There is nothing accessible about the 10% hike to international student fees. It has recently been announced that the fees for overseas students at Oxford are due to rise by over 10% for more than 40 undergraduate courses.
This change would put many international students in a very difficult position with respect to applying for and studying at Oxford: although this is perhaps only the tip of an iceberg when it comes to the wider difficulties international students face as they seek to pursue their studies here: from porters mistyping ethnic minority students as tourists, to colleges having deeply unfriendly vacation storage policies, to the repeated failures at facilitating the integration of international students who are studying in the UK for the first time.
International students – as is the custom for UK universities at large – pay significantly more than their UK and EU counterparts. For international students, the rates and fees of Oxford, even with all its funding and scholarships, remain disproportionately exorbitant.
Many of my friends who contemplated applying for Oxford eventually settled for other (equally valid, but not their desired) universities back home or elsewhere in the UK. For an institution that brands itself as the apex of intellectual discovery, this is problematic, unfair, and hugely exclusionary. Prospective talents are put off from applying or taking up their offers, because for all the fanfare about funding (especially at undergraduate level), students from abroad find themselves shunned by an unhelpful administration and excluded by prohibitive bureaucracy.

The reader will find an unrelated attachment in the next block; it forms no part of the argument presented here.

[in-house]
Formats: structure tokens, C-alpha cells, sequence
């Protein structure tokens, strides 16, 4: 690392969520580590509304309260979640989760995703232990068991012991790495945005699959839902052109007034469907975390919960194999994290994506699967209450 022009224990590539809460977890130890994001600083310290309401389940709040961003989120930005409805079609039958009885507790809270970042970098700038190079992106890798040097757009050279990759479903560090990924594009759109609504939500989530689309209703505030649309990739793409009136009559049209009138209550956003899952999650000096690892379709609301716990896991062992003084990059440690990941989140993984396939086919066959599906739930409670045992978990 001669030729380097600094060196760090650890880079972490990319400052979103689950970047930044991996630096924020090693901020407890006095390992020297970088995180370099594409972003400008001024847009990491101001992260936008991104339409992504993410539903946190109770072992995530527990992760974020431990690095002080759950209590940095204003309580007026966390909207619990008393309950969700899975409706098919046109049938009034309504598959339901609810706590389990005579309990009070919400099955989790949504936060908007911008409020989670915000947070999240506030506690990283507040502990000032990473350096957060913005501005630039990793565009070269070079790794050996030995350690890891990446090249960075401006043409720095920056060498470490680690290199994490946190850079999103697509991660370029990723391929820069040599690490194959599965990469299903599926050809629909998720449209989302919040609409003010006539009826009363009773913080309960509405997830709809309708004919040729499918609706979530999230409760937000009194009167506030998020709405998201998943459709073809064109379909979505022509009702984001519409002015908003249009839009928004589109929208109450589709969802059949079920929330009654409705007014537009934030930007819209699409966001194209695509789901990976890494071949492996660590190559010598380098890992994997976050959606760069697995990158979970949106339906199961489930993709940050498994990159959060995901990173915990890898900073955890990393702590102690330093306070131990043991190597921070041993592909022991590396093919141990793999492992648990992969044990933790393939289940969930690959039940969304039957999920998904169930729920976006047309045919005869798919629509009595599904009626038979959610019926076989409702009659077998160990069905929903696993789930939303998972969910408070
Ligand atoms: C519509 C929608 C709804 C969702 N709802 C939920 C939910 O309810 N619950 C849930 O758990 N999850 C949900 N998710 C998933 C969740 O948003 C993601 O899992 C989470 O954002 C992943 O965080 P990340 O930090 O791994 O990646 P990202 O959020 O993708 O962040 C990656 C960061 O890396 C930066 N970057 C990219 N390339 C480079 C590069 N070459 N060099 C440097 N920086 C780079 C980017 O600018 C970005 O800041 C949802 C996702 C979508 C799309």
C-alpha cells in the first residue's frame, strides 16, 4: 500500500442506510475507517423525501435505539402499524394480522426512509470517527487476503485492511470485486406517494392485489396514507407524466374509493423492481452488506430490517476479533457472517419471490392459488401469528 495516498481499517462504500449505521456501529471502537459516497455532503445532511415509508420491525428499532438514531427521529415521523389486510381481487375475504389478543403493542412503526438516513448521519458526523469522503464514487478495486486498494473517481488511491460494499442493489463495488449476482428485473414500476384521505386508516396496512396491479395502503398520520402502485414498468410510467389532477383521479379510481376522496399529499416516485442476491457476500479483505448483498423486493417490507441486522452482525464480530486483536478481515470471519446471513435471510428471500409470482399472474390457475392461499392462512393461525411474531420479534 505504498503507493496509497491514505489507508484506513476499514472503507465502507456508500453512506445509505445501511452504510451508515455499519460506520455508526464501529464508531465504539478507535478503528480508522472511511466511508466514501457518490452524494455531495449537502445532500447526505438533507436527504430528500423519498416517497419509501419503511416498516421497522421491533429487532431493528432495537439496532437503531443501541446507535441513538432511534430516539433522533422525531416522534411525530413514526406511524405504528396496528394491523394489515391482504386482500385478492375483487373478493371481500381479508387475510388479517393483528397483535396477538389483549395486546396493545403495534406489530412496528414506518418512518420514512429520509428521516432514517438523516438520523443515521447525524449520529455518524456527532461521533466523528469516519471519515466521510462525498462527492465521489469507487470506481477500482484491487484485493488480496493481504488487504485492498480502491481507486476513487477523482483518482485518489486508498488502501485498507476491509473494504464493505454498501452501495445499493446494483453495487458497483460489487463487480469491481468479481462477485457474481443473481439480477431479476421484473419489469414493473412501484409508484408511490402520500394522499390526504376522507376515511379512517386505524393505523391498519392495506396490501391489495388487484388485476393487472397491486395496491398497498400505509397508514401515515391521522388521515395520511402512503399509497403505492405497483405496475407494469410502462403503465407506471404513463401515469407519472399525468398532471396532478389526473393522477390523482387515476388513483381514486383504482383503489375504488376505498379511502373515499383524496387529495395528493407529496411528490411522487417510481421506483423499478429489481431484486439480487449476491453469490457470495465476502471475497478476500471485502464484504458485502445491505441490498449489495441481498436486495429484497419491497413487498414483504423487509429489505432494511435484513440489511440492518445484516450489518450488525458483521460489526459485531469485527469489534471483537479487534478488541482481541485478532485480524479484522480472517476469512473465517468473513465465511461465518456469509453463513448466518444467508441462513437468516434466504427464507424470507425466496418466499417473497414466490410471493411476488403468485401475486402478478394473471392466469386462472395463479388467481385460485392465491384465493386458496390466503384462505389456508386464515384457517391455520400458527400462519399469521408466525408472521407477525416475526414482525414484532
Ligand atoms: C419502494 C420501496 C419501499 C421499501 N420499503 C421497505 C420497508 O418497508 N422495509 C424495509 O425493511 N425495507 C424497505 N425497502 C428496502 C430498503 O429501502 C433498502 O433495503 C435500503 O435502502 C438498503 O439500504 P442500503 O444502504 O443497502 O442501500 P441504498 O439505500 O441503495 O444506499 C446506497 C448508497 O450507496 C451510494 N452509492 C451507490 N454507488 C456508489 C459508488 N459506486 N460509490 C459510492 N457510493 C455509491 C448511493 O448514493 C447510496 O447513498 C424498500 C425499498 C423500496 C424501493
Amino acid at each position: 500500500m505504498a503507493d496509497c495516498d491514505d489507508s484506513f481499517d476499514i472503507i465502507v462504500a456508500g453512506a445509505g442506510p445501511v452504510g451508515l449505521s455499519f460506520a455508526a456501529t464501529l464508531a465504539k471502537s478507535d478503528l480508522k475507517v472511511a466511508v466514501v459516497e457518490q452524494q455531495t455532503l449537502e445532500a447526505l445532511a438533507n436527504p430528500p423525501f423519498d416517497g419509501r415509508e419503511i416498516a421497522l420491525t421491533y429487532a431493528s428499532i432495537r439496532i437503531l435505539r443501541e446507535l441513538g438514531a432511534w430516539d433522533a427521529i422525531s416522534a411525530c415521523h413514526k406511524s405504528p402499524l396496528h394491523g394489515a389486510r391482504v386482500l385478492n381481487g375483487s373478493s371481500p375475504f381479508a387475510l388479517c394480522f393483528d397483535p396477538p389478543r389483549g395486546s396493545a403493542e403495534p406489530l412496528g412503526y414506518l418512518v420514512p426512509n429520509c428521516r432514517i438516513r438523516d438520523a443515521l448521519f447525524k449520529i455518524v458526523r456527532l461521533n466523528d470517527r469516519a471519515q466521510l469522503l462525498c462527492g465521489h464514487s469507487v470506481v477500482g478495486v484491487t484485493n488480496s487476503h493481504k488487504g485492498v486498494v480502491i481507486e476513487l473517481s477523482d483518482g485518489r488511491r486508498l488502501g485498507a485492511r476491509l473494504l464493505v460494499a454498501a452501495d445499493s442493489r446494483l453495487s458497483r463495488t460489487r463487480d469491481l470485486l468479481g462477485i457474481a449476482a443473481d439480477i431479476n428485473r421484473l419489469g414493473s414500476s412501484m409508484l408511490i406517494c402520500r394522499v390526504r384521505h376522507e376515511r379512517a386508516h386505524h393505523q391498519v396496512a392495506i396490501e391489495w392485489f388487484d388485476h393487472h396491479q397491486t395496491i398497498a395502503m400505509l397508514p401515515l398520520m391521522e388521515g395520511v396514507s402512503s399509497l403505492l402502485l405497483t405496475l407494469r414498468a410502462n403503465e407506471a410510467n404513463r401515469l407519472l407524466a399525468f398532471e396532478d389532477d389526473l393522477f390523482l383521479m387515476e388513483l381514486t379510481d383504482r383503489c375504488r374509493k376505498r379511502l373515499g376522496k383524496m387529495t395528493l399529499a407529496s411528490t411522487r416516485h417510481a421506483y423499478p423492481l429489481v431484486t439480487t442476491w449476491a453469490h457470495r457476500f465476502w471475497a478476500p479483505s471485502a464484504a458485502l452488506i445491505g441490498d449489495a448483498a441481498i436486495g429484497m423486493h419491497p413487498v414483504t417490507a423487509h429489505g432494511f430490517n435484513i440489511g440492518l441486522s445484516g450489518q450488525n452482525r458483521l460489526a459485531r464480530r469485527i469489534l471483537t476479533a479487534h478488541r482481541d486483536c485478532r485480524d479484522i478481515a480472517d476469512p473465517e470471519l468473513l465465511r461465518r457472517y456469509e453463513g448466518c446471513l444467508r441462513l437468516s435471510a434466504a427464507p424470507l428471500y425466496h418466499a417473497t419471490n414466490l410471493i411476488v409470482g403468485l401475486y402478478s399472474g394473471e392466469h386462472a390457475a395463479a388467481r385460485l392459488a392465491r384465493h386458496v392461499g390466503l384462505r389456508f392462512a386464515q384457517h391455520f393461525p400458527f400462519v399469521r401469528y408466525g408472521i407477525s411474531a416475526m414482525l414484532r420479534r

Most current international students find themselves scraping by in order to make their academic and financial ends meet.
I’ll be frank here: I myself had the privilege and fortune of attending the University of Oxford as an undergraduate on a full scholarship from a generous donor. Without the scholarship, I would have struggled with the fees, and that is in spite of my family’s relatively decent finances.
The intuitive response to my observation may be – international students are wealthy: surely, they are far better than domestic students in terms of affording Oxford’s fees. Some may well be.
But not that friend of mine whose parents are retiring soon with limited pensions and heavy mortgages yet to be paid off; nor that friend of mine whose parents sold their only apartment to raise enough money for them to come to England for sixth form and college; nor many amongst the 43% of Oxford’s student population – 17% amongst its undergraduates – who are not UK or EU citizens.
Individuals’ life chances should not be predominantly determined by the resources and prospects of their parents. Meritocracy alone is arbitrary enough; we have no case to introduce a further arbitrary variable that compounds the birth lottery with the wealth lottery.
Perhaps the question is one of feasibility. Yet it would be unfair to dismiss the egalitarian cries here as simply infeasible, because we know full well that what we deem feasible is the product of negotiations and historical processes that have typically excluded international voices and left some of the least represented nationalities erased and silenced.